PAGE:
Very much the universal “one size fits all” answer to starting out. Handling a little like oils but non-toxic and easy to clean they are a favourite for beginners time and again. They are also popular with established artists who like their quick handling and easy clean up.
Basic Beginner: Below are some sets that are easy to use for anyone. Click on the image for more information.
In many ways oils are often considered THE traditional painting medium. We have a huge range, at prices to suit all budgets.
Value Beginner: We have a variety of sets with enough to get anyone started in oil painting. Click on the images below for more information
Mid-range: This is something unique to us – artist’s quality paints at a superb price point. A great buy for any serious painter.
Top End: What can we say here – the highest quality oil painting sets. The type of presents we would love to get ourselves!
Often looked on as being more difficult than Oils or Acrylics, Watercolours have unique advantages – marvelous fresh paintings and not as much kit required. However it is well worth reading the expanded section on different paint qualities. With watercolour you are using very little colour and lots of water and they are (mostly) transparent. This means it is very difficult and can be extremely frustrating trying to produce a satisfactory result using Student colours – they tend to turn to muddy shades when mixing.
Student Quality: Low price point but compromising on colour. Some options below
Artist Quality: With high loads of pure pigments/colours there is no comparison to these paints. Worth noting that with watercolours you are using a lot of water and very little pigment, therefore choosing professional colours actually makes it easier to get results, even for beginners.
This peculiar term covers Drawing, Sketching, Pastels and Markers among others.
Pastels: One of the more difficult mediums but can achieve results like no others. Lots of colours tend to be needed as they can’t be mixed – only blended. Good pastels are expensive as they are difficult to produce, indeed some ranges are still made entirely by hand!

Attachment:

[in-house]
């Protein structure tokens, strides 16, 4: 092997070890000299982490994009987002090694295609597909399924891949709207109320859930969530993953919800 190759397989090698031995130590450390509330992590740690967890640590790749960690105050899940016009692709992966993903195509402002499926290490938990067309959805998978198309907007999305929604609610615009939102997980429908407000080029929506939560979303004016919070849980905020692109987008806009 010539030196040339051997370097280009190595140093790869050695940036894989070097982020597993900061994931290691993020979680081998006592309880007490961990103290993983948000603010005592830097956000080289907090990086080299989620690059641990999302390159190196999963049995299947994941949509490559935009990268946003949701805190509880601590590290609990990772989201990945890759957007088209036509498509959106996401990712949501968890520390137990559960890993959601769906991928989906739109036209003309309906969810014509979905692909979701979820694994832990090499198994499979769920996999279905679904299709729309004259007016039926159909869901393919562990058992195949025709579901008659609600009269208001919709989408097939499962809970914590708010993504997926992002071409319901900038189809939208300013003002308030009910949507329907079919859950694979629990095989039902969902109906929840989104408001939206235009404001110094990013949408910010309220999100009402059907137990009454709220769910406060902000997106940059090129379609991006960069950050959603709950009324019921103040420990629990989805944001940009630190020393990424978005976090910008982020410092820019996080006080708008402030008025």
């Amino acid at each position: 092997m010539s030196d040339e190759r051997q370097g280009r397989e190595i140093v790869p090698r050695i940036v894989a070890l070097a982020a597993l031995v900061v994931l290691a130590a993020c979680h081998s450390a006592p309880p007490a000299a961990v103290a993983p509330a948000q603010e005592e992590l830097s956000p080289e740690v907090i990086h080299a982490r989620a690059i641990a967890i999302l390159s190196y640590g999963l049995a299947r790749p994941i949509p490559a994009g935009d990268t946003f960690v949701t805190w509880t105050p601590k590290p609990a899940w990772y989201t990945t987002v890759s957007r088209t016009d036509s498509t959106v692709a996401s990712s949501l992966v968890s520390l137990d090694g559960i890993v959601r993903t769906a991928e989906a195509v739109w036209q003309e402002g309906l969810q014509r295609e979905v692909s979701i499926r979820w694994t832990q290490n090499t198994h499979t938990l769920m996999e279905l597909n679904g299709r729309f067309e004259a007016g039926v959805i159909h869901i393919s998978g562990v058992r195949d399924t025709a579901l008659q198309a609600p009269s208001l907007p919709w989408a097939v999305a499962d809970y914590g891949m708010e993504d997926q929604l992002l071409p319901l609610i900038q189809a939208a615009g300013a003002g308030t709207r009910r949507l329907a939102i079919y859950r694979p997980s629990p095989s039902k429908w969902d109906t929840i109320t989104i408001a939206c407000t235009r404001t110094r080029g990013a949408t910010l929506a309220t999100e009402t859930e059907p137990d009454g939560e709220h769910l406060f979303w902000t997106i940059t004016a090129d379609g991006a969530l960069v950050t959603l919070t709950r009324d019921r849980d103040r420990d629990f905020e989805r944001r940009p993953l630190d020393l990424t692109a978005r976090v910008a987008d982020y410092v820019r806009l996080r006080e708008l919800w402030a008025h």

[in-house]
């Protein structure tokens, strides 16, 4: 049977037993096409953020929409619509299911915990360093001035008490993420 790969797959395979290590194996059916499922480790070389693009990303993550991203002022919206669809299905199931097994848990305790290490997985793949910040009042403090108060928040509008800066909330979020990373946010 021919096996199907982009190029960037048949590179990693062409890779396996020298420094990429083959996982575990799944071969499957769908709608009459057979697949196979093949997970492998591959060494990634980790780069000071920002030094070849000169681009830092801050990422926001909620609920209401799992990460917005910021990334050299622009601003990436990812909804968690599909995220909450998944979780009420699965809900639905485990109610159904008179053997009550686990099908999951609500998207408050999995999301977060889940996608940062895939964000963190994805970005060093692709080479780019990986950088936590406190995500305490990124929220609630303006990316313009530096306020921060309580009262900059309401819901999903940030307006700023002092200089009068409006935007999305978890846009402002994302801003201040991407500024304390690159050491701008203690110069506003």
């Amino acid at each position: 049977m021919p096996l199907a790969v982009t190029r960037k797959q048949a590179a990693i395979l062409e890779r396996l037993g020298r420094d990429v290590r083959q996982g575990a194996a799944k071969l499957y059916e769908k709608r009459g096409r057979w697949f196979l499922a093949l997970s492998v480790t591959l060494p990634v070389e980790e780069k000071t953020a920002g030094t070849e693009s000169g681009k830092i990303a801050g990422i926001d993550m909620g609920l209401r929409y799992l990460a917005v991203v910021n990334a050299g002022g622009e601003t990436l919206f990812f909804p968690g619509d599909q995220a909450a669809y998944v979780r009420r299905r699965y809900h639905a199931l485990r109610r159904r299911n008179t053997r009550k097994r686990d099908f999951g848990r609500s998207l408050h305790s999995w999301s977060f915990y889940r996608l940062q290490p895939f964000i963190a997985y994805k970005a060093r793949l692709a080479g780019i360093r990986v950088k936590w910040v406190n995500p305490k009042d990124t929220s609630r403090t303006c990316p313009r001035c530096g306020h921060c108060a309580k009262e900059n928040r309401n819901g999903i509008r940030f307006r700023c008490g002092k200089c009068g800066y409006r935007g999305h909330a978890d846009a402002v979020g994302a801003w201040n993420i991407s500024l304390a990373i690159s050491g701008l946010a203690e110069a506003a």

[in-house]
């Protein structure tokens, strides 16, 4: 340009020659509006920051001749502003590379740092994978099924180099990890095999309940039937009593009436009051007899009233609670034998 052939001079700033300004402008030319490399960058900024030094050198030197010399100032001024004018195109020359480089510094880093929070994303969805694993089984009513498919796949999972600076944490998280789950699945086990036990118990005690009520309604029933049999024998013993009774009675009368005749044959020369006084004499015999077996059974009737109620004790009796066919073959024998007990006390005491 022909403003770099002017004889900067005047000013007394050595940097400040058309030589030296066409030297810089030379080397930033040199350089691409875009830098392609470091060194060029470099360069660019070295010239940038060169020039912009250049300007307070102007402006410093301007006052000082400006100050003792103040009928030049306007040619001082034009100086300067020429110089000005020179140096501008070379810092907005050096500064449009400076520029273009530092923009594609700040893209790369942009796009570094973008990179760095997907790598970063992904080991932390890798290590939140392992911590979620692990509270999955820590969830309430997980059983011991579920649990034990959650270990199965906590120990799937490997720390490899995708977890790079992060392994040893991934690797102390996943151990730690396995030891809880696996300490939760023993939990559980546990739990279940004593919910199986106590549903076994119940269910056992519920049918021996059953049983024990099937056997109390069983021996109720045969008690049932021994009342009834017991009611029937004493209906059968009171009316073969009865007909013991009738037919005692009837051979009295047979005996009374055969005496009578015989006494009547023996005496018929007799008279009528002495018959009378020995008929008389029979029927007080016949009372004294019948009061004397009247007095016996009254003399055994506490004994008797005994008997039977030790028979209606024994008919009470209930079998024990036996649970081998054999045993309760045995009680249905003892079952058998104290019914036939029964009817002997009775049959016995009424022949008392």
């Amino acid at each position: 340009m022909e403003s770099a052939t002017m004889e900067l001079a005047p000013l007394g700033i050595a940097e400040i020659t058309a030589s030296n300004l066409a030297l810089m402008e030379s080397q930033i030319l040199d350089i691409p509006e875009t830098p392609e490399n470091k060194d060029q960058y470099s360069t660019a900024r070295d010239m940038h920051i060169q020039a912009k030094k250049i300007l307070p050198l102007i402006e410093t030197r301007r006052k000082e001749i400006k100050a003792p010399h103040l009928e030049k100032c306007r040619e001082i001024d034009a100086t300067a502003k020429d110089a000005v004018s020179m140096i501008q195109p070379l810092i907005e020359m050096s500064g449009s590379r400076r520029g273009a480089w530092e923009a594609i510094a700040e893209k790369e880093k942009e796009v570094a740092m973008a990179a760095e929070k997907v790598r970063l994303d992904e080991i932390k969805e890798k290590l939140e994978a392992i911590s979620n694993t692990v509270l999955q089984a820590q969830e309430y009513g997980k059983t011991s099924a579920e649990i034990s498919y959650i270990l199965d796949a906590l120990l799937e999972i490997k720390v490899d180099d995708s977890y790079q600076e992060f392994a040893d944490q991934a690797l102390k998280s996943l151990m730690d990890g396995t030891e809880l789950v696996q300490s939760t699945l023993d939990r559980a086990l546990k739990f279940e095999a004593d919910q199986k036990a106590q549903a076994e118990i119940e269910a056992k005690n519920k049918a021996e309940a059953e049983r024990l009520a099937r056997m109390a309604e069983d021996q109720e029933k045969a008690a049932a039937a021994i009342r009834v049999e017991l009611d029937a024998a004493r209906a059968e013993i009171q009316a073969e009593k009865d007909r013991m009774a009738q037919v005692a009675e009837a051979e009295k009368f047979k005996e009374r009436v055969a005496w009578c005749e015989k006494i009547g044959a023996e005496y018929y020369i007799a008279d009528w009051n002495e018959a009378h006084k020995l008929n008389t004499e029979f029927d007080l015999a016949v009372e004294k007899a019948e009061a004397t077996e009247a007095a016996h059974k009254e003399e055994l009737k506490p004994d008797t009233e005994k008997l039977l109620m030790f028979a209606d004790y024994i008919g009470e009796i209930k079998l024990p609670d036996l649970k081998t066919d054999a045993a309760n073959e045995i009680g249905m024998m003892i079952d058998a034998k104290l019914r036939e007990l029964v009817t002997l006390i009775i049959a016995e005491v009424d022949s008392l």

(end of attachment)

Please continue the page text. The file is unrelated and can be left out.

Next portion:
Oil Pastels: Similar to oil paint in that they can be worked and thinned.
Chalk Pastels: Very fine and soft, our ranges of artist chalk pastels are hand made due to how deflect they are. Chalk pastels allow for very vibrant colours with easy blendability.
Sketching: The following sets are some of the ones we know anyone into sketching would like.
Coloured Pencils: These can be a lovely gift option for anyone that enjoys sketching as it adds another element to their drawing. Below are a few options that cover a range of prices. The more expensive ones, once again, have better pigments leading to richer colours. If stuck for a present for an architect or a young person who is keen our colouring you can’t do better than a Polychromos set.
Markers: The range here is limitless – some of our most popular and recommended sets are below. Worth noting however, markers should be used with Marker Paper – using them with ordinary paper leads to them drying up prematurely. We’ve included some links to the correct paper as well.
Water based paint markers:
Alcohol based markers:
Water Soluble Markers:
Marker Paper. Essential for use with markers as mentioned above – stops the markers drying out prematurely.
Supplies every artist always needs more of:
Every artist will always need more brushes and paper. (There’s nothing like painting with some new brushes!) Below are some examples of brushes and paper for the oils, acrylic and watercolour.
Oil and Acrylic Brushes: Worth noting you can use the same type of brush for both, however they must be kept separate.
Watercolour Brushes: There are two main options for watercolour brushes – synthetic and natural haired bristles. Synthetic come in at a lower price point but don’t hold the water as well as a natural haired brush.
Painting Surfaces – Every artist always needs more!
Oil and Acrylic: The best option for this is usually canvas boards or canvases. Canvas boards are cheaper and great for practice work. Canvases are ideal for finished pieces.
Watercolour: One thing to keep in mind when buying watercolour paper is that there are 3 types of surfaces – hot pressed (completely smooth), cold pressed (a slightly rough surface) and Rough (the roughest surface) Watercolour paper also comes in 3 formats: blocks, pads and loose sheets. Below are links to all of them.